I found these shadows dancing on my walls this morning, as we were getting ready to go to church for Easter services, and found that they made a lovely, if fleeting, triptych for my staircase.


And this one was captured on the hallowed grounds of the Arlington National Cemetery...the shadow of a weeping cherry, standing a silent guard over fallen soldiers.

Weeping Cherry

Friday, April 10, 2009

Thursday, April 09, 2009

Acting Squirrely


One of the things that I'm so enjoying in our urban house is looking out the windows at all the wildlife.  It is one of life's great ironies that in the city, I look out and see birds and squirrels and chipmunks and all manner of wildlife, while in the suburbs, I have to drive to the mountains (or to Linda's house) to catch sight of non-domesticated critters.

It's a new vs. old thing rather than concrete vs. grass.  In this neighborhood of 70 year old homes, the trees stand tall and majestic, matured and proven.  Birds and squirrels like tall majestic trees.  In my Tennessee neighborhood of 4 year old homes, the trees are tiny and bendy and puny. 

No trees, no squirrels.

I know people that hate squirrels, because the squirrels like to come empty the bird feeders that are for the BIRDS.  I lived in a townhouse once where we had a feeder on the back patio.  The squirrels would come and hang upside down from the patio cover to eat the bird seed.  I thought it was hilarious.  But I love squirrels.  I think they have great attitude.  They're cheeky, and not just when they're storing nuts.  I like watching them leap across the fences and chatter at each other. 

I imagine they curse fluently.


Things are coming together for me to take a trip that I AM SO FREAKING EXCITED ABOUT.

I could just leave you hanging like that, I suppose.  Like a squirrel at a a bird feeder. 

Upside down with all the blood rushing to your head.

And then I'd take a picture of you.

But I'm nicer than that.  I'll tell you this much.  It involves her and this  and probably this and maybe a couple of these and none of these.  (Although I love the last bit and think they are amazing, but sometimes a girl has just got to get away - stopitIfeelguiltyenoughalready.)

Well, look at that. 

I guess I told you everything you need to know.

Wednesday, April 08, 2009

Let the Sunshine In

Clean Windows

This morning, as I sat drinking my coffee in the dining room, I looked out the front windows and gasped.

At the dirt.

It was nothing unusual or more dirty than any other window on the block - just the dirt and grime that collects after a winter of snows and oil burning furnaces, but the sun hitting the dirt just hit me in particularly bad way today.

When I finished cleaning them, I just marveled at the sparkling light pouring through the windows. 


Isn't that what spring cleaning is all about?  Cleaning off the grime of winter and letting the sun stream in?  Oh yes - it is.

Here are a few things I noticed outside my sparkly clean windows...

Sparrow Blossoming  Promise Leaping Squirrel

I hope you all find something sparkling today. 

And capture just a little of it.

Tuesday, April 07, 2009


Red Tailed Hawk 

I would like to find out who is in charge of this stinking weather and sic my little friend upon his eyeballs.  I'm beginning to think that we'll be wearing coats and scarves until July.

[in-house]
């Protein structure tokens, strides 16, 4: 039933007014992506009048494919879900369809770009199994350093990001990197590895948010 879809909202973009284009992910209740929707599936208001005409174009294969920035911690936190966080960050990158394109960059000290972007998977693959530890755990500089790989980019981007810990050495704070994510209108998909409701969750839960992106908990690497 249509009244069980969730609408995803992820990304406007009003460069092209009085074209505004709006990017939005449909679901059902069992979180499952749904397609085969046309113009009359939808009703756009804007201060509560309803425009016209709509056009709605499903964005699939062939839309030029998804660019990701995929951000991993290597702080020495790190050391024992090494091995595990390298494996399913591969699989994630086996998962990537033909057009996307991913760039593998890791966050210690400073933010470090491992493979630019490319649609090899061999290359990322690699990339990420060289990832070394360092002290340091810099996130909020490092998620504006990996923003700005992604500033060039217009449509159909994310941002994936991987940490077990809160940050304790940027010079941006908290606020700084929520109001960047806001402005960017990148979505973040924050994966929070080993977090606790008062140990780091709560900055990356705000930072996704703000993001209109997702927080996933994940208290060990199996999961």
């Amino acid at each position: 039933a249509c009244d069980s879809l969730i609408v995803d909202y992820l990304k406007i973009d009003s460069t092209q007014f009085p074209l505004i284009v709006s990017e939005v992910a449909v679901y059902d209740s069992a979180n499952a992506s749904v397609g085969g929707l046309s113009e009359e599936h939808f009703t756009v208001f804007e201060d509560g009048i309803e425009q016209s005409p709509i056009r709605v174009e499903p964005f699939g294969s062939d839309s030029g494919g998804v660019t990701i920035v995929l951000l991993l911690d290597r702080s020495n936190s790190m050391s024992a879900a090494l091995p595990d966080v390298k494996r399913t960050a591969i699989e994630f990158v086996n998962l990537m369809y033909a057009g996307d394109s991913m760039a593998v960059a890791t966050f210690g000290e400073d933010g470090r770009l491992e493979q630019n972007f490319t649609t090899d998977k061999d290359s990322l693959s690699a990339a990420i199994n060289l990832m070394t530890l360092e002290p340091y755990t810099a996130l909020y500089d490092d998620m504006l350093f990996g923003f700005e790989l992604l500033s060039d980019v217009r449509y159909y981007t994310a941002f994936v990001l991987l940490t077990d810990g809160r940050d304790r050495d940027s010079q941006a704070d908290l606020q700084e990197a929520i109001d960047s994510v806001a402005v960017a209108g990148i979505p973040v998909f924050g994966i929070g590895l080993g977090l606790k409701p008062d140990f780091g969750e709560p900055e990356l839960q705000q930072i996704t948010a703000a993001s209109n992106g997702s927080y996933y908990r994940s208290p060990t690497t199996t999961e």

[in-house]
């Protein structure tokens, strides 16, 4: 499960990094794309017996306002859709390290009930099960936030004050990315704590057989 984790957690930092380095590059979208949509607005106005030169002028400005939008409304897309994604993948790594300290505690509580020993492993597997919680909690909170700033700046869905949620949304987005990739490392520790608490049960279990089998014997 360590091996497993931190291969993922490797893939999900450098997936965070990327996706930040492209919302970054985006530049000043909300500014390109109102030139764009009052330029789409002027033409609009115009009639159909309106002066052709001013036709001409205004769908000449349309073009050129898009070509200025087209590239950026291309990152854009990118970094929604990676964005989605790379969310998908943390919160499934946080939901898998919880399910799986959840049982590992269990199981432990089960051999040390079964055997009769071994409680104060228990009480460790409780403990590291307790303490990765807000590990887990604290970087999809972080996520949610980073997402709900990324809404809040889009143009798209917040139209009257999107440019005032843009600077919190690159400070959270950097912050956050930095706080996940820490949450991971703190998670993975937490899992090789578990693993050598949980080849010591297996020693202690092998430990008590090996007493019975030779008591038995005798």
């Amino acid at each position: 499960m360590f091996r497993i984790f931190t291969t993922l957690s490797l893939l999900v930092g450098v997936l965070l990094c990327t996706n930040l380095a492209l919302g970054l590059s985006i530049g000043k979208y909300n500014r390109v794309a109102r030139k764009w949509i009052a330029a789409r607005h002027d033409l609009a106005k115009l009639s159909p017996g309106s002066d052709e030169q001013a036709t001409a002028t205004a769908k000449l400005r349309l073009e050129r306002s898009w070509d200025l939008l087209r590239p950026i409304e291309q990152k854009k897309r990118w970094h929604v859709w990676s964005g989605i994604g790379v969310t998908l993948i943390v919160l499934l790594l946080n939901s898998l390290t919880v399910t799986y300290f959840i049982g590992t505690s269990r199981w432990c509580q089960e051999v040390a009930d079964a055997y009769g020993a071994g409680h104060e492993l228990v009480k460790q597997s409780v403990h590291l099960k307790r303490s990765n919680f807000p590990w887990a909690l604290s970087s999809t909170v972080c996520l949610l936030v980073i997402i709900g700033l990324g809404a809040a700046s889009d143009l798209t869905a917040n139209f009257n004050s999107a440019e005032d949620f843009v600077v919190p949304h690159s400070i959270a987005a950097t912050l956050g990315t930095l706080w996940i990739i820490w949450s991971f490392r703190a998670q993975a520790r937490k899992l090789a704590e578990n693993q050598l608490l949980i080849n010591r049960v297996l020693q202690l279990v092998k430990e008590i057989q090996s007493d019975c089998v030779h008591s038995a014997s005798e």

My parents and my niece are coming up to DC to visit with us late in the week.  My parents have never seen DC, although my niece was here last summer with her other grandparents.  I'm so looking forward to seeing everything with my folks.  It's always interesting to see how different generations see things, don't you think?  I can't imagine what it must be like to visit the Vietnam Memorial as a veteran of that war, and find your friends names on the wall.  What will they see when we go to the WWII Memorial, as children of that war that shaped the lives of their parents?

I know that, for me, the older I get, the more significant history becomes.  When I was a child, I thought history was dry and boring most of the time, but it occasionally had some interesting elements.  Now, I'm fascinated by the trials and tribulations, the inventions and innovations that have shaped not only our country, but the world.

I spend a lot of my time here wishing I had paid more attention in school.  I wish I had seen the significance of the past back when I had the time and texts to learn more about it.  Now, I glean what I can from the monuments and museums, and spend way too much time on Wikipedia, after one of the bugs has asked me a question that I am clueless about. 

How did we ever get along before Wikipedia?  My poor mother.  She had to drive us to the library and have us look up the answer in an encyclopedia.

For three hours at a time.

Hey.  Wait a minute.

Where the heck was she during that time?

Aaahhh...Dang.  NOW I get it.

We're off to the library just now.  Have a fantastic day.

Monday, April 06, 2009

Tripping Lightly Through the Trillium


Before our legendary trek through DC at Cherry Blossom time, we took a nice, leisurely drive along one of those treasures in our backyard.  The Roaring Fork Motor Nature Trail, while perhaps oxymoronic in name, is  a lovely little one way, narrow, winding road through primitive forest dotted with a few old log cabins.  We were on the hunt for the trillium, the wonderful triplet leafed and petaled wildflower that blooms this time of year.

The hills were full of them, patches scattered on the damp forest floor.  This was a new variety for me - I'd never seen one with such pointed petals and deep, deep purple center.  Dr. SmartyPants was kind enough to drive and stop at a moment's notice whenever I yelled that I just HAD to get a photo of THAT one.

Yes, my friends, I am seriously indulged.

Sunday, April 05, 2009

The Longest Trip


It started normally enough, with a 480 mile journey from one home to another.